Flavor: Dark Chocolate, Toasted Walnut, Raisin
About the Coffee
Over the last 70 years, one of Guatemala’s most modest regions welcomed coffee onto its slopes as a means to improve the local economy. Nuevo Oriente might be the country’s youngest coffee-growing area, but nearly every farm, from small producer to large plantation, is now planting coffee in some quantity. Most farms sit at altitudes of 1,300 to 1,600 masl, and plant varieties that often include Bourbon, Catuai, Caturra, and Pache (a dwarf mutation of the Typica variety). The region borders Honduras and El Salvador in the far eastern department of Chiquimula.
Although travelers to Guatemala rarely visit Nuevo Oriente, the coffee trade is paving a more robust network of roads that connect the region to the market to meet the demands of growing prosperity in agriculture. The volcanic range of the eastern highlands in Nuevo Oriente is now inactive, but remnants of volcanic activity exist in the fertile soil and mineral-rich clay. The land composition here makes it harder for plants to extend their roots. For that reason, coffee grows slowly, producing fewer cherries that are bursting with flavor from the unique terroir that features a high ratio of metamorphic rock.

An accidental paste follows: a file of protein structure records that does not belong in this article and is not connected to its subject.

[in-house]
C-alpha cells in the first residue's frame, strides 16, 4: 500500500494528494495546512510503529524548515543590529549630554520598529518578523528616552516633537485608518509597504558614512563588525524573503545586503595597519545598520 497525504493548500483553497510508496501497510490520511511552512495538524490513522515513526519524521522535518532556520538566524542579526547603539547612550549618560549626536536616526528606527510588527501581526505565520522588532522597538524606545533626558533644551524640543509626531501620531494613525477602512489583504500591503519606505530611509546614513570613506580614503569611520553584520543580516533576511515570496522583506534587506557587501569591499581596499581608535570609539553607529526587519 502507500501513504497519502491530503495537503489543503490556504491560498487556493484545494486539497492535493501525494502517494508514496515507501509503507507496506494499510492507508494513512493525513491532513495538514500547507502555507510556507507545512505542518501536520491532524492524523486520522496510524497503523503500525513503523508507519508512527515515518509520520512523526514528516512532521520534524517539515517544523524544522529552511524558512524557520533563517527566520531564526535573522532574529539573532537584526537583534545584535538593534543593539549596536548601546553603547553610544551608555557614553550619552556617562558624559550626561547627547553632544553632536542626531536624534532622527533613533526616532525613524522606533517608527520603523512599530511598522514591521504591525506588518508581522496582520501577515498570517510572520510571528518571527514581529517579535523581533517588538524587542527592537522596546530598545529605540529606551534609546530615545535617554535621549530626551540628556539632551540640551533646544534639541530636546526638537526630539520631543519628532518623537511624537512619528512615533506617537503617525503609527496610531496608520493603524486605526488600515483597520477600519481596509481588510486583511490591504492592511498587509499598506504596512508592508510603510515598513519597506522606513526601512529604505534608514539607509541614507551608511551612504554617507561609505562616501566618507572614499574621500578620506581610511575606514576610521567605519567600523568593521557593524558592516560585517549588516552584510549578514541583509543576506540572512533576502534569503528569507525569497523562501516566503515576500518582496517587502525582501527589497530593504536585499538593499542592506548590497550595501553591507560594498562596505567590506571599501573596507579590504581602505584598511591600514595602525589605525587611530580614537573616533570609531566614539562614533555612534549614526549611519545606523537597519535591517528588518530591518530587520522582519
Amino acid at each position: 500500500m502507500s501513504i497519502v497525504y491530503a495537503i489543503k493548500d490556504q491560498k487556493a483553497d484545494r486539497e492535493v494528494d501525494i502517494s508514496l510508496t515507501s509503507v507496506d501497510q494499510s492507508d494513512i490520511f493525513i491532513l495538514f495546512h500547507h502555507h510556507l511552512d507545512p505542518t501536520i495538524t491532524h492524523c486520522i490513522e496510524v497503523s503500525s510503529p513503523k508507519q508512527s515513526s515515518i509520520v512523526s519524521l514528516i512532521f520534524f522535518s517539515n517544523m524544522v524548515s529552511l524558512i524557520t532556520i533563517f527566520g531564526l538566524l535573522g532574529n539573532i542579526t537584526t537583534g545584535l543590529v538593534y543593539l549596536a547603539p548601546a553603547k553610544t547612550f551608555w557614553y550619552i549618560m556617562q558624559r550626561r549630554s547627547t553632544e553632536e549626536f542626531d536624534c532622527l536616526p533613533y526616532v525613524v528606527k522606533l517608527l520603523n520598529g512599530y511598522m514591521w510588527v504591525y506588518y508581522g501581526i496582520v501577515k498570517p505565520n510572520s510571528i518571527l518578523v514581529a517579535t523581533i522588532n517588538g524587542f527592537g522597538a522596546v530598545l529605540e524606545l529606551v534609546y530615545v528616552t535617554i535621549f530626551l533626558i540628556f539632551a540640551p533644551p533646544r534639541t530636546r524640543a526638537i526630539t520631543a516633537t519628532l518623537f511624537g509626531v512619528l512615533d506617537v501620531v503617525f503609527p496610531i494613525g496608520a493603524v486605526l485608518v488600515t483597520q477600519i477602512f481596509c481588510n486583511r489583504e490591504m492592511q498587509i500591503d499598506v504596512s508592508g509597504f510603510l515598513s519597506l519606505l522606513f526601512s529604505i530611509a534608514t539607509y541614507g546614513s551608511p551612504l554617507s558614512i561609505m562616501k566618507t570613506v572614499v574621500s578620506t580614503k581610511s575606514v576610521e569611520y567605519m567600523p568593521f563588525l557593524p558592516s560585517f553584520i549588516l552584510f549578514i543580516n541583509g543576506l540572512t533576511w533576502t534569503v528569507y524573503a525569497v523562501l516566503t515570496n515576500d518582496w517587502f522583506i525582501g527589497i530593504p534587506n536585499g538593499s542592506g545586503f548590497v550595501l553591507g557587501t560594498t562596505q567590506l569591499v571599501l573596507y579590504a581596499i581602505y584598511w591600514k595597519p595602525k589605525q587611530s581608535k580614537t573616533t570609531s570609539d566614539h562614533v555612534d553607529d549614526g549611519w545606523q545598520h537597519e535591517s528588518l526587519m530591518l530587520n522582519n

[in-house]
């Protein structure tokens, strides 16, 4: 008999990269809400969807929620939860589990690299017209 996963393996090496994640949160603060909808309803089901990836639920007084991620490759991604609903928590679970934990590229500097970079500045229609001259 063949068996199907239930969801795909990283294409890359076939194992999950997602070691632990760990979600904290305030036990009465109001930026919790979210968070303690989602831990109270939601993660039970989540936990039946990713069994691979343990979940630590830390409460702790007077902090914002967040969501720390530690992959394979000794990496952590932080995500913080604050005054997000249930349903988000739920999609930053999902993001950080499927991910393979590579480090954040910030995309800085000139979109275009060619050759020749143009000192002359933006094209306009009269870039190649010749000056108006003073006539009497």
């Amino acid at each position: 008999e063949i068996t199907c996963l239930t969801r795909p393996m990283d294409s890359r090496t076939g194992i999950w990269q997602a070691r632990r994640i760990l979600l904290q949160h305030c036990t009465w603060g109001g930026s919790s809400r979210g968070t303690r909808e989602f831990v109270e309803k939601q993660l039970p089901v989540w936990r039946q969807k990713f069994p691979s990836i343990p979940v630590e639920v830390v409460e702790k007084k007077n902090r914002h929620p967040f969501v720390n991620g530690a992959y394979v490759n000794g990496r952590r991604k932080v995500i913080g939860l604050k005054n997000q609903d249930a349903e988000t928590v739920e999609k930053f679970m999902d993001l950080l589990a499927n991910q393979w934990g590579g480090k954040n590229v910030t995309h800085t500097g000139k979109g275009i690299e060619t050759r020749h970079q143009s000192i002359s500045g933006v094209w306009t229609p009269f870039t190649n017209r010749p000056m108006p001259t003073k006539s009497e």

Guatemalan producers are constantly looking for better growing conditions: richer soil; advantageous micro-climates; and ideal shade conditions. Farmers are investing in moving to higher grounds to increase their options for growing specialty coffees. Producers are dedicating lands at higher altitudes to planting traditional varietals that produce differentiated cup qualities.
Region Nuevo Oriente
Catuai, Pache, Caturra, Bourbon
December - March